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Brother DCP-385C – Inkjet All-in-One Review


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Key Specifications

  • Review Price: £75.95

Brother has a huge range of inkjet all-in-one machines designed for the home and small office. We recently looked at the DCP-375CW, so it’s interesting to compare the DCP-385C, here, which is just £10 down the range, but with several differences to its feature set.

The most obvious difference is the cosmetic one, as this machine is decked out in white and grey, though it shares the general shape of this whole group of machines, with their gently curved tops, housing both the flatbed scanner and the control panel.

The second difference, a plus for this machine, is its double-width, colour LCD display, so useful when working with photos off a memory card. The DCP-385C has two card slots, handling the now standard SD, MemoryStick and xD formats, but also supporting the older CompactFlash. There’s also a PictBridge socket for direct camera connection.

Coming back to the control panel, which is positioned to the right of the display, the standard controls for menu navigation, number of copies and ink management, as well as Start and Stop buttons for scans and copies, are all where you would expect them to be.

The paper tray, which can take up to 100 sheets of plain paper slides fully into the machine, with just a small extending paper stop to catch finished pages. Unlike the DCP-375CW, this machine has a separate tray for photo blanks, though this has to be pushed forward manually after removing the paper cartridge, before you can print photos from it.

So far, you wonder why you would spend the extra £10 on the DCP-375CW, but the hint is in the ‘W’. The DCP-385C has no wireless network connection and, in fact, no network connection of any type. Your only choice is USB and, as usual with models in this range, you have to feed the USB cable through a channel under the scanner section to find the corresponding socket.

The same software bundle, including Nuance’s PaperPort 11SE and Brother’s own Brother MFL-Pro Suite is supplied with both machines, though of course there’s no need for the networking support applets here. The only physical setup is installation of the four colour ink cartridges, into their dock on to the right of the paper tray. This machine can take higher capacity ink cartridges than the DCP-375CW, but otherwise the two systems are very similar.

With related print engines in both machines, we expected comparable results in terms of both speed and print quality. Those expectations started out being fulfilled, with the five-page text document on this printer taking 1:46, a speed of 2.83ppm, just marginally faster than its stablemate. The 20-page document completed in 6:49, or a speed of 2.93ppm. Neither of these, of course, is anywhere near Brother’s speed claims of 30ppm for black print and 27ppm for colour. Even when we printed in Fast mode, which produces greyed-out documents really only suitable for drafts, the speed was still only 9.68ppm.

Things started to get more interesting when we printed photos from PC and SD cards. Our 15 x 10cm photo test from PC is always run in the highest quality mode available on the machines we test and Brother does warn that this full 6,000 x 1,200dpi equivalent print mode will be slow.

On this machine it took 3:41 to complete, while on the DCP-375CW, it took only 2:39. Print from SD card in standard mode, though and the fortunes are reversed, with this machine taking 1:41, to the wireless machine’s 3:05.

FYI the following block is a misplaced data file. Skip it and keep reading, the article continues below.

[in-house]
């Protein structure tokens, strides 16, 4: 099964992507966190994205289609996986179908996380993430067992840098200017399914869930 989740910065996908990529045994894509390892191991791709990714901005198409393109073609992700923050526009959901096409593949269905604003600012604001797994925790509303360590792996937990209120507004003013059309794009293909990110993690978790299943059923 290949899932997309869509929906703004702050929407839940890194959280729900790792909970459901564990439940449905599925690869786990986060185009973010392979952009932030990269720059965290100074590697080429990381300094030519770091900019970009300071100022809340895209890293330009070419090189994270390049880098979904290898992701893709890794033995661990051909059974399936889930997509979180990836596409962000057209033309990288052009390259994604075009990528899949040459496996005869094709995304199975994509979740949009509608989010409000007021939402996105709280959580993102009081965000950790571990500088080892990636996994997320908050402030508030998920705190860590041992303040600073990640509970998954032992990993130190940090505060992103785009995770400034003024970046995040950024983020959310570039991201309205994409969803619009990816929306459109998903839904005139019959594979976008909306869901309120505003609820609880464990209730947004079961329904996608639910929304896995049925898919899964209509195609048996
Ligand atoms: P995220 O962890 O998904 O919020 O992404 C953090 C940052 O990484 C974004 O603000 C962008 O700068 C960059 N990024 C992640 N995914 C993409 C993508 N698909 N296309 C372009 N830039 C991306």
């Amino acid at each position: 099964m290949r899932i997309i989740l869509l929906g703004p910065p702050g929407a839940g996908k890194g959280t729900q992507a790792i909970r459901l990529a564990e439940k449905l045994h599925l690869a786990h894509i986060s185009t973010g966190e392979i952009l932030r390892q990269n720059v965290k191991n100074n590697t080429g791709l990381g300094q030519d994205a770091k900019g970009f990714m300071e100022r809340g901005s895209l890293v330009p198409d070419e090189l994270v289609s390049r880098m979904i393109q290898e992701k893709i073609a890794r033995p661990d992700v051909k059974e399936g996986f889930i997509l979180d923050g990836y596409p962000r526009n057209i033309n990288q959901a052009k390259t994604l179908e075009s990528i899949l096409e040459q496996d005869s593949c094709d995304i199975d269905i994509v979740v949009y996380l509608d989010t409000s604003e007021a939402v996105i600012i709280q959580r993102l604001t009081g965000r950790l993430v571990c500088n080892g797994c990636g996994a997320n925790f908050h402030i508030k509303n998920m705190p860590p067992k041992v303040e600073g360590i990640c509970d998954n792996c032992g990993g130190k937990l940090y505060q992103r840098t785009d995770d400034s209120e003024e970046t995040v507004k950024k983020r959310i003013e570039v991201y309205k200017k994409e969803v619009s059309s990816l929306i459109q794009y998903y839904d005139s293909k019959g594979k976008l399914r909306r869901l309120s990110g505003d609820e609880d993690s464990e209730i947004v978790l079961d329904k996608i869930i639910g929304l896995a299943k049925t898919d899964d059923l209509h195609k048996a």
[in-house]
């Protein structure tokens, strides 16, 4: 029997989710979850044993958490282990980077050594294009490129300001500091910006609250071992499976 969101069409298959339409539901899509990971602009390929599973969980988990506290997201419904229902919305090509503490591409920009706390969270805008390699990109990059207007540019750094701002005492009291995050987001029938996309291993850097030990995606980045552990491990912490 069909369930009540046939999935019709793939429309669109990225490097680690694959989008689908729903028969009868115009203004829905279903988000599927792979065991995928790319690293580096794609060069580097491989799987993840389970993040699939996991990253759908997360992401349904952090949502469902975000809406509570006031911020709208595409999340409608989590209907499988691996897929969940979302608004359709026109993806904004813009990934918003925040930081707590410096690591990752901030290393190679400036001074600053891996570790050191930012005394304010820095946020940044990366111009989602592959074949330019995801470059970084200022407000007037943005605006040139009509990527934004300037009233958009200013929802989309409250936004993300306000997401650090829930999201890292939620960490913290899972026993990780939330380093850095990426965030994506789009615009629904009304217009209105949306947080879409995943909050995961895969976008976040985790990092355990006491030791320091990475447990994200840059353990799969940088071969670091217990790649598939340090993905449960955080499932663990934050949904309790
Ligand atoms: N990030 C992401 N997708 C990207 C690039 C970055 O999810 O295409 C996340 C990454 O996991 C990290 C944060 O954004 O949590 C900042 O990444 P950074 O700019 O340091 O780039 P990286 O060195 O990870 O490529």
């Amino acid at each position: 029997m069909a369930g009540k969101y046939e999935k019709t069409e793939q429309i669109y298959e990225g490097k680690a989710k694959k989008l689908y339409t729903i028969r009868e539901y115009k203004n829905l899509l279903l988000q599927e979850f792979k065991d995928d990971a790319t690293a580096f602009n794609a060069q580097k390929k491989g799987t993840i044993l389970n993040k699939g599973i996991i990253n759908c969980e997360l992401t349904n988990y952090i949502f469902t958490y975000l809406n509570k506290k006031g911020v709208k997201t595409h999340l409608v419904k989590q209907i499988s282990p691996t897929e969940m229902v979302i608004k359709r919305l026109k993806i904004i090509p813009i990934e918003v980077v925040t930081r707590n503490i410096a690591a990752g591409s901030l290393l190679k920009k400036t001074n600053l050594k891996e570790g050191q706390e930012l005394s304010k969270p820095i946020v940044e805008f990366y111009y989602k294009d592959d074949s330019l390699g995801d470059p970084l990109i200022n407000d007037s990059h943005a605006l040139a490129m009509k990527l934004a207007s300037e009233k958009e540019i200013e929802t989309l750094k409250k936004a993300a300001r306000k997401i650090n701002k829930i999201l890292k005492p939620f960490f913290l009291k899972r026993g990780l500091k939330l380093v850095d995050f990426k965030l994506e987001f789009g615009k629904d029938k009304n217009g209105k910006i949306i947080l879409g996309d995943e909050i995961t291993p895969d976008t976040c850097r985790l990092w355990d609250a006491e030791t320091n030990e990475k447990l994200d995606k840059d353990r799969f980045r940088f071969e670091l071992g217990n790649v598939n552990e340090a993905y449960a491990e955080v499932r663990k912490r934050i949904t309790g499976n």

Print quality has never been Brother’s strong suit, but the DCP-385C doesn’t do badly at reproducing black text. It’s clean and dark and quite acceptable for general-purpose home and small-business use. Colours on plain paper are pallid and don’t do a lot to attract attention, but a colour photocopy produced a reasonable facsimile of the original, without the colours fading much more.

Our test photo print was troubled by being too dark and losing nearly all detail in darker sections of the image. Although you can compensate for this, it’s annoying having to move from the default settings. 15 x 10cm photos reproduced from card and camera also suffered from this over-exposed reproduction.

The high-capacity ink cartridges the DCP-385C can use give lower running costs than from the DCP-375CW and we produced figures of 3.66p for black and 9.94p for colour, including 0.7p for paper in both cases. These compare with 4.79p and 12.31p, so noticeable savings across the board. The DCP-385C’s figures are on a par with equivalent machines from both Canon and HP, so you won’t be paying a premium for going the Brother route.


We weren’t too impressed with the DCP-375CW, because of various problems during testing and the lack of some pretty useful features. Although the DCP-385C reviewed here has no wireless connection, if you’re happy to connect directly, you get a considerably higher spec machine. With its widescreen LCD display, full set of memory card slots and PictBridge, dual-media paper tray and higher capacity cartridges, in most ways it’s much better value.

Trusted Score

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Score in detail

  • Print Speed 6
  • Features 8
  • Value 9
  • Print Quality 6


Card slot Memory Stick, Memory Stick PRO, Secure Digital, Secure Digital High Capacity (SDHC), xD-Picture Card, xD-Picture Card Type H, xD-Picture Card Type M


Paper Size A4, A5, A6, Executive, Letter, Legal, B5 (JIS), 3.94" x 5.91", 3.50" x 5", 5" x 7", Postcard - 3.94" x 5.83", 5.83" x 7.87", Index Card - 5" x 8", C5 Envelope, Com10 Envelope, DL Envelope, JE4 Envelope
Sheet Capacity 120 sheets
Rated Black Speed (Images per minute) 30 ppmipm
Rated Colour Speed (Images per minute) 25 ppmipm


Scan Resolution (Dots per inch) 1200 dpi

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